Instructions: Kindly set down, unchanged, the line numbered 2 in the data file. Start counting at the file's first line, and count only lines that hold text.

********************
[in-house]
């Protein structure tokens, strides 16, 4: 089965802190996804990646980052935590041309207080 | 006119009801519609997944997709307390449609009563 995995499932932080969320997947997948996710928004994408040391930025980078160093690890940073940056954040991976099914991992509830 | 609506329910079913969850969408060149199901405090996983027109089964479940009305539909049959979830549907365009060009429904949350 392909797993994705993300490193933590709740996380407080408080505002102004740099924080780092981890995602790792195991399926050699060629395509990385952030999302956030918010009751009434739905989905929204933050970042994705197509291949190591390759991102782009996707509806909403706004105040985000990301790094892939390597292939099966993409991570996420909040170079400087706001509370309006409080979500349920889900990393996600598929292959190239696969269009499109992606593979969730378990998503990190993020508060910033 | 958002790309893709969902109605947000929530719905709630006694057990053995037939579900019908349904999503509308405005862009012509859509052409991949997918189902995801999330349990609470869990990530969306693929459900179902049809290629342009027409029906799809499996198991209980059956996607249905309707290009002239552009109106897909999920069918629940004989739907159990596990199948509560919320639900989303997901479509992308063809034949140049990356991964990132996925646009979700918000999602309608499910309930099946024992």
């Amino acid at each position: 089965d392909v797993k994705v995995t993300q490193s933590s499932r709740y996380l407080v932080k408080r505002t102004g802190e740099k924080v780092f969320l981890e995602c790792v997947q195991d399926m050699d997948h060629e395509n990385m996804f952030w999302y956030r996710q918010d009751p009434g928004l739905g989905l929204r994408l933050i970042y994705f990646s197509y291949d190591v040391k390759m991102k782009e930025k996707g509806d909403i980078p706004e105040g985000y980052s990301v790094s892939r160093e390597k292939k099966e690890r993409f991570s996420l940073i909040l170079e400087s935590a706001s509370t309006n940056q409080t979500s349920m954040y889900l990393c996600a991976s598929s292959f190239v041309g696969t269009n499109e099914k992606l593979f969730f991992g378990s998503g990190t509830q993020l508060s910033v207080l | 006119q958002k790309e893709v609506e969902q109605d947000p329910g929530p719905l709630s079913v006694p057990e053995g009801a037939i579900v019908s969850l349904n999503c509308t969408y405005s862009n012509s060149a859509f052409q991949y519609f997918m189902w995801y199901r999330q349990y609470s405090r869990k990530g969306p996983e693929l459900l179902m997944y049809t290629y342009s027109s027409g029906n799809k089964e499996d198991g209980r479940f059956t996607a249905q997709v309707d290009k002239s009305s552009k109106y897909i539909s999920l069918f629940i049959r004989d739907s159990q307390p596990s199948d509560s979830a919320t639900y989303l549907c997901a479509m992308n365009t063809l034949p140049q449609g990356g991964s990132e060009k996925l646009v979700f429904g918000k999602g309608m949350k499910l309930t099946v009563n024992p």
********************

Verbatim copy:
């Protein structure tokens, strides 16, 4: 089965802190996804990646980052935590041309207080 | 006119009801519609997944997709307390449609009563 995995499932932080969320997947997948996710928004994408040391930025980078160093690890940073940056954040991976099914991992509830 | 609506329910079913969850969408060149199901405090996983027109089964479940009305539909049959979830549907365009060009429904949350 392909797993994705993300490193933590709740996380407080408080505002102004740099924080780092981890995602790792195991399926050699060629395509990385952030999302956030918010009751009434739905989905929204933050970042994705197509291949190591390759991102782009996707509806909403706004105040985000990301790094892939390597292939099966993409991570996420909040170079400087706001509370309006409080979500349920889900990393996600598929292959190239696969269009499109992606593979969730378990998503990190993020508060910033 | 958002790309893709969902109605947000929530719905709630006694057990053995037939579900019908349904999503509308405005862009012509859509052409991949997918189902995801999330349990609470869990990530969306693929459900179902049809290629342009027409029906799809499996198991209980059956996607249905309707290009002239552009109106897909999920069918629940004989739907159990596990199948509560919320639900989303997901479509992308063809034949140049990356991964990132996925646009979700918000999602309608499910309930099946024992």